Hi I am in awe of this man. God put him on this earth to do what he has done. By doing what he did he gave life to millions of people. I camp at pinecrest lake 2 times a year here in california where I live. The camping ground’s picnic tables, bathrooms, trails and beach access are all assessable for the disabled. Even the dog beach and pier. I am proud to be a Californian and god bless this man who is an inspiration to us all. I would love to meet him and also see the documentary. Lynd Sawalha


Sasha Khokha

Sasha Khokha is the host of The California Report  weekly magazine program, which takes listeners on sound-rich radio excursions around the Golden State.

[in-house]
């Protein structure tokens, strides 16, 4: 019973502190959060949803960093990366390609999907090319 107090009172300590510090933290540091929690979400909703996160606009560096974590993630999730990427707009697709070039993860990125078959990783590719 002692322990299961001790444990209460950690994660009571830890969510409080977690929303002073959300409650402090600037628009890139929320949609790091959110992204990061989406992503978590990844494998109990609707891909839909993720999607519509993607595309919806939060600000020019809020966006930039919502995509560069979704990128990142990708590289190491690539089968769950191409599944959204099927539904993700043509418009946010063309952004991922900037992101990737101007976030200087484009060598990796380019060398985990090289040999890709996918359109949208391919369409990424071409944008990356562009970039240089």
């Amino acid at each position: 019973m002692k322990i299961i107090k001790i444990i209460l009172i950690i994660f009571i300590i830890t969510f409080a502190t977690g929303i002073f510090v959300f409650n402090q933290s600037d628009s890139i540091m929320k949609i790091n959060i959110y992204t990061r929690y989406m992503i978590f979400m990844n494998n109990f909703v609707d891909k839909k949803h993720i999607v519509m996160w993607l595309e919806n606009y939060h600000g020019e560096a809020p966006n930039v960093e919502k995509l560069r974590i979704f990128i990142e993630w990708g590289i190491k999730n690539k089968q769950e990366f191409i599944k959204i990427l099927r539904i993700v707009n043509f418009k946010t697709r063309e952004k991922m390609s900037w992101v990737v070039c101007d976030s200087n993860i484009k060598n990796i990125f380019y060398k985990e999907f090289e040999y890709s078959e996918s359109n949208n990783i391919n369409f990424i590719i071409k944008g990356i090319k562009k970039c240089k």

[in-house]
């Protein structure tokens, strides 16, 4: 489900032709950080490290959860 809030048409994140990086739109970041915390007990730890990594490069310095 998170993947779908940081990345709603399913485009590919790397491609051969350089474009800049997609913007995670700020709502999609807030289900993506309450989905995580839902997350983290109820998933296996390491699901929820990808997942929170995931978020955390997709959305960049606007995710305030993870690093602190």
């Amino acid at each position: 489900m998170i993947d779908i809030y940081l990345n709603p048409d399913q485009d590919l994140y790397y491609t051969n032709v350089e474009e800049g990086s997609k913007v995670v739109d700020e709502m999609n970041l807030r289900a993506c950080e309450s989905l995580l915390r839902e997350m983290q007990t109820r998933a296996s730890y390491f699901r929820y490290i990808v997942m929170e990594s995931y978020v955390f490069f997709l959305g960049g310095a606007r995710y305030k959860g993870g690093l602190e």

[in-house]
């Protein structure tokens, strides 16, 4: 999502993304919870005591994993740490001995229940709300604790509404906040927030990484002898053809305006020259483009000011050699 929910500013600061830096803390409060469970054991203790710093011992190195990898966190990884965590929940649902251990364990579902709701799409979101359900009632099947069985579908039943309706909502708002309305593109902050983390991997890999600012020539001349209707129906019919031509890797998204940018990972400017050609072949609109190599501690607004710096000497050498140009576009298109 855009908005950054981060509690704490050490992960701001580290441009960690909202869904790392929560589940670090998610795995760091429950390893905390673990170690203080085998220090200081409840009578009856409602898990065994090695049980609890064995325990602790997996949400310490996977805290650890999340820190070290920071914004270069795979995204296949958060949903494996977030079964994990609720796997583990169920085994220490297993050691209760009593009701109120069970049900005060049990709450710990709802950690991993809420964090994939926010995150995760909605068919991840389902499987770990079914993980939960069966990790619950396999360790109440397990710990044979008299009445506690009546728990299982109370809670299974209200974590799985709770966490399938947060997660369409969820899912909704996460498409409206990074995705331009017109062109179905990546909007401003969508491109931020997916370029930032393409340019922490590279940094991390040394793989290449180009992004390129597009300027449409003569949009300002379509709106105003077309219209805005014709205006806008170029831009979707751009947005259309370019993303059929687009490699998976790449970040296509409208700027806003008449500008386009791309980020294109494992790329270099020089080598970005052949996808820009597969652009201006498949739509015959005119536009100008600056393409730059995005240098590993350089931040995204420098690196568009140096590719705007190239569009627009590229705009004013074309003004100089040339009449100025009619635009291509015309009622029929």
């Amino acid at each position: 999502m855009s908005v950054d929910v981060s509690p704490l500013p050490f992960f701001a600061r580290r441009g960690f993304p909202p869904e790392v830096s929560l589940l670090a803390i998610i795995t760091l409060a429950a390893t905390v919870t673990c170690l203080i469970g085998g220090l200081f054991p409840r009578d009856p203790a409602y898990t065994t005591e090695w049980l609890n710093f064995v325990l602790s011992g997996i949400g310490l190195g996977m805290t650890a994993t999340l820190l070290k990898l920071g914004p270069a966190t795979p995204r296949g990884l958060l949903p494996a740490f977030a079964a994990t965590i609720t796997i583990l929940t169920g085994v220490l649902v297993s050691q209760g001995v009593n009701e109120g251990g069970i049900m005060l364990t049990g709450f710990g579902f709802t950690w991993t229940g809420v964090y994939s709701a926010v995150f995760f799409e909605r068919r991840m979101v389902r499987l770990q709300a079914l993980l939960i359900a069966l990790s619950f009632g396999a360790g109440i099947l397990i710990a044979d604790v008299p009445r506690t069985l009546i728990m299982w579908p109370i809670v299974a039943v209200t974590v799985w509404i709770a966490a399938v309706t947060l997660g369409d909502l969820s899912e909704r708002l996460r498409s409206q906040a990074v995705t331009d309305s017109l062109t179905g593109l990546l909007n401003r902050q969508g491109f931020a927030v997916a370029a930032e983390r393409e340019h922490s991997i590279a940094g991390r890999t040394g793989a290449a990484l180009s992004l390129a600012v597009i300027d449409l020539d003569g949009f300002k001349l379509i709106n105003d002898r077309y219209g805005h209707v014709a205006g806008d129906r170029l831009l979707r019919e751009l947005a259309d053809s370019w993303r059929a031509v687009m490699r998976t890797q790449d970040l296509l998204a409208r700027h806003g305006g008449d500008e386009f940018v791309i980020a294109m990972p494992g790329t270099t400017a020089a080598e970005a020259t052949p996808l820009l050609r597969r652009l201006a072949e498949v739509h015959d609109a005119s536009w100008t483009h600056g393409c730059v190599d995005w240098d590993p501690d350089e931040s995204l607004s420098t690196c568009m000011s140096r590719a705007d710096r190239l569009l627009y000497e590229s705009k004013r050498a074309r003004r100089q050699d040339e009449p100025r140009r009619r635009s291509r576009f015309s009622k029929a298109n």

As The California Report’s Central Valley Bureau Chief for nearly a dozen years, Sasha brought the lives and concerns of rural Californians to listeners around the state. Sasha’s reporting helped exposed the hidden price immigrant women janitors and farmworkers may pay to keep their jobs: sexual assault at work — and helped change California law with regard to sexual harassment of farmworkers.  She’s won a national PRNDI award for investigative reporting, as well as multiple prizes from the Radio Television News Directors Association and the Society for Professional Journalists.

She began her radio career in waterproof overalls, filing stories about the salmon fishery at Raven Radio in Sitka, AK. She has produced and reported for several documentary films. Calcutta Calling, about children adopted from India to Swedish-Lutheran Minnesota, was nominated for an Emmy Award.

Sasha is  a graduate of the University of California at Berkeley Graduate School of Journalism and Brown University, and is the mother of two young children.